The Depths Optical Vibe Machine Review

manufacturer: EarthQuaker Devices date: 10/24/2013 category: Guitar Effects
EarthQuaker Devices: The Depths Optical Vibe Machine
Want to sound like you're playing guitar underwater? Dive for The Depths. EarthQuaker Devices' take on the classic optical vibe circuit delivers a rich, phasing pulse that adds a swirling sonic dimension. Consider The Depths as a vehicle to achieve classic Hendrix vibe, or plunge headlong into uncharted territory.
 Ease of Use: 9
 Sound: 8
 Reliability & Durability: 10
 Overall Impression: 9
 Overall rating:
 8.3 
 Reviewer rating:
 9 
 Users rating:
 7.5 
 Votes:
 2 
review (1) pictures (1) user comments vote for this gear:
overall: 9
The Depths Optical Vibe Machine Featured review by: UG Team, on october 24, 2013
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Price paid: $ 195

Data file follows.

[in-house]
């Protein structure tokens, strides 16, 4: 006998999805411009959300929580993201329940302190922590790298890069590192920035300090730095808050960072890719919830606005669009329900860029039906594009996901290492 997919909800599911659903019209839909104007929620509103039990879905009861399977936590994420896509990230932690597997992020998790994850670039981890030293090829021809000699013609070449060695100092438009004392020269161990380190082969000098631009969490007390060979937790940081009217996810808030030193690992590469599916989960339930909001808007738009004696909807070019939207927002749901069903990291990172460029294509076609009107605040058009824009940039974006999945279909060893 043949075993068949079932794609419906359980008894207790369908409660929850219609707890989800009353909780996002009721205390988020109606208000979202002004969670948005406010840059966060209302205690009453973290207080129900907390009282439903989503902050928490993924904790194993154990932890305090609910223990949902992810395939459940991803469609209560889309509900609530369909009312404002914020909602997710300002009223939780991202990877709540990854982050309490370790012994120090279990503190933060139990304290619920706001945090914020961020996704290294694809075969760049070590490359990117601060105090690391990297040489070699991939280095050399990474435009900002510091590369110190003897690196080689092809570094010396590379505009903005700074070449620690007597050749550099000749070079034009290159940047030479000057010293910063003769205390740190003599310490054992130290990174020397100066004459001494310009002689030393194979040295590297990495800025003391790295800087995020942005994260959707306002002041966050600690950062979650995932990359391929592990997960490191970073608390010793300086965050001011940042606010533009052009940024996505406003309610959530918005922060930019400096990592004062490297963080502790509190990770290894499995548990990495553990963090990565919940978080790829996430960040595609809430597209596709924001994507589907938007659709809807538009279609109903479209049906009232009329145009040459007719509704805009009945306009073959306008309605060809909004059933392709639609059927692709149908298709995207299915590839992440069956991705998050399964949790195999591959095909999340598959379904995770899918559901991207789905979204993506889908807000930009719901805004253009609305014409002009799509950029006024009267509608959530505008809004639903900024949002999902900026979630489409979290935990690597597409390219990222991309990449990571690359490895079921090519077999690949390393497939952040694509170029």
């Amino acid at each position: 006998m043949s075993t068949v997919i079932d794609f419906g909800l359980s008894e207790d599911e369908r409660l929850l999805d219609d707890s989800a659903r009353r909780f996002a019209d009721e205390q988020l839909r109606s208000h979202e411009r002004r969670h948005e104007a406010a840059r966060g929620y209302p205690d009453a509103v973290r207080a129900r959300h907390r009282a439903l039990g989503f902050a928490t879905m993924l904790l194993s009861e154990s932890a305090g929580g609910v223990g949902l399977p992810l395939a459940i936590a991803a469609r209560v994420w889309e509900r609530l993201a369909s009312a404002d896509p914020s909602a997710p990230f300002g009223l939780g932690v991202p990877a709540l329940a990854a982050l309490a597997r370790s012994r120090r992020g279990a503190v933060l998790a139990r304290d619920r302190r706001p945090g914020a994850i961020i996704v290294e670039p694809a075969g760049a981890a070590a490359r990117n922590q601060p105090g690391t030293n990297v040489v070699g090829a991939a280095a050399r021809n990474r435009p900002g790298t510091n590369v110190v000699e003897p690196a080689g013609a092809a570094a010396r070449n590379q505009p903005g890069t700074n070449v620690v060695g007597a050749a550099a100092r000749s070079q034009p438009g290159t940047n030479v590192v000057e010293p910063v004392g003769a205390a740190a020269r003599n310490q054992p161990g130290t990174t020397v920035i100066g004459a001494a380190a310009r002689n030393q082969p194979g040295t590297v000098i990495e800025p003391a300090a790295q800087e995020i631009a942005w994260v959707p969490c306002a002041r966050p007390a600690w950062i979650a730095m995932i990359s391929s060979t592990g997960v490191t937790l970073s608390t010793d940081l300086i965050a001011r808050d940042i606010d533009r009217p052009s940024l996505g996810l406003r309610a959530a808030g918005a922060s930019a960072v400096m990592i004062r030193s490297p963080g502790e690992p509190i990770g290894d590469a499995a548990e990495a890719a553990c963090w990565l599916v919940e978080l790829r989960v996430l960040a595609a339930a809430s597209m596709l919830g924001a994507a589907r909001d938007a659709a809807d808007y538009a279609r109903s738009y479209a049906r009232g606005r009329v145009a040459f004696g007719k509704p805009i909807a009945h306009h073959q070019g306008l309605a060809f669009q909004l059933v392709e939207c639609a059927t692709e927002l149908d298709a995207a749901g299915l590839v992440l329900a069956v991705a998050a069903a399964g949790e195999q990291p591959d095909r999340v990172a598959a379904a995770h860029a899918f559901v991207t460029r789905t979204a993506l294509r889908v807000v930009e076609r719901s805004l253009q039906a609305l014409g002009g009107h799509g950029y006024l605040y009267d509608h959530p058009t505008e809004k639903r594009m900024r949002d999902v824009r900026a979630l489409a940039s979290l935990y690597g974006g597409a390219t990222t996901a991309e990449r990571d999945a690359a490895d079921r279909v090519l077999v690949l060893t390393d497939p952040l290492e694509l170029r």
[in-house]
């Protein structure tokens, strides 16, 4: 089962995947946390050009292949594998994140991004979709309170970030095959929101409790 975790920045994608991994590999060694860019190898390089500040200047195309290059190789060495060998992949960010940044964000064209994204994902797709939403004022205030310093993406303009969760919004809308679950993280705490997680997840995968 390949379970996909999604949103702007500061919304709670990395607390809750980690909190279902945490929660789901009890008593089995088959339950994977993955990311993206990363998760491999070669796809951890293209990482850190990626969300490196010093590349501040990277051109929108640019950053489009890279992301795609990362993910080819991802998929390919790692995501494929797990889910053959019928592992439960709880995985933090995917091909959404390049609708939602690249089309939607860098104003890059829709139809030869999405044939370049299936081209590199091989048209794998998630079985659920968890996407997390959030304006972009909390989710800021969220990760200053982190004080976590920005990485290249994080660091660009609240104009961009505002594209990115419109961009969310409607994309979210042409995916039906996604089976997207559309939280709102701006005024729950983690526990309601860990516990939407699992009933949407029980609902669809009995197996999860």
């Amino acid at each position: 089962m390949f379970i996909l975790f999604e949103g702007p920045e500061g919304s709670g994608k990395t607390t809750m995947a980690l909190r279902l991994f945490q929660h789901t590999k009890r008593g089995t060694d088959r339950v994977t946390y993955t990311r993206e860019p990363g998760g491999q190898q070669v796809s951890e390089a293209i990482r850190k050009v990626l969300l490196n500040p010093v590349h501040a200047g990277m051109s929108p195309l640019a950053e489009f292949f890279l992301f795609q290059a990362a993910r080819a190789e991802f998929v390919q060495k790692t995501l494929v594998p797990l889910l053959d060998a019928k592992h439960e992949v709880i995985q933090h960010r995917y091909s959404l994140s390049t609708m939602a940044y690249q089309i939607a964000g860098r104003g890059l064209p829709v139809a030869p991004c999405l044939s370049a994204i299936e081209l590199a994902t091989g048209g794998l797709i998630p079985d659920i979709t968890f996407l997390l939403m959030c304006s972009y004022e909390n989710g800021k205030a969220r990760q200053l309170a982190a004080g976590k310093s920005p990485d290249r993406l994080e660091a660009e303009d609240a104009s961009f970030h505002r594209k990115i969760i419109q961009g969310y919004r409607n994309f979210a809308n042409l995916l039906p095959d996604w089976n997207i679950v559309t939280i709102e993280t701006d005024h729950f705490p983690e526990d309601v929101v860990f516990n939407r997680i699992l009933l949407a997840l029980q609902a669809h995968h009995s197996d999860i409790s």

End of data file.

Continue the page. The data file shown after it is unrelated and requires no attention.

Ease of Use: There's a quote on the manufacturer's homepage that says, "Welcome to EarthQuaker Devices, quite possibly the best pedal company in Akron, OH." Funny. I'd never heard of EarthQuaker Devices before discovering The Depths, and after checking it out I'm inclined not only to believe their claim, but also that they manufacture one of the best vibe pedals available anywhere at any price. The Depths delivers time-honored vibe tones beautifully, and it's a sonic adventurer's delight because the controls interact with each other in endlessly interesting ways. Just when I thought I'd found "the" sound, I'd roll back, say, the Intensity knob, boost the Throb and the Voice, and find another awesome tone that made me play in a new way. The icing on the cake is that The Depths looks really cool! I loved showing it off to other players. Who doesn't appreciate a giant white octopus with old-school diver helmet hatches on its head creeping along against a sea-green background? // 9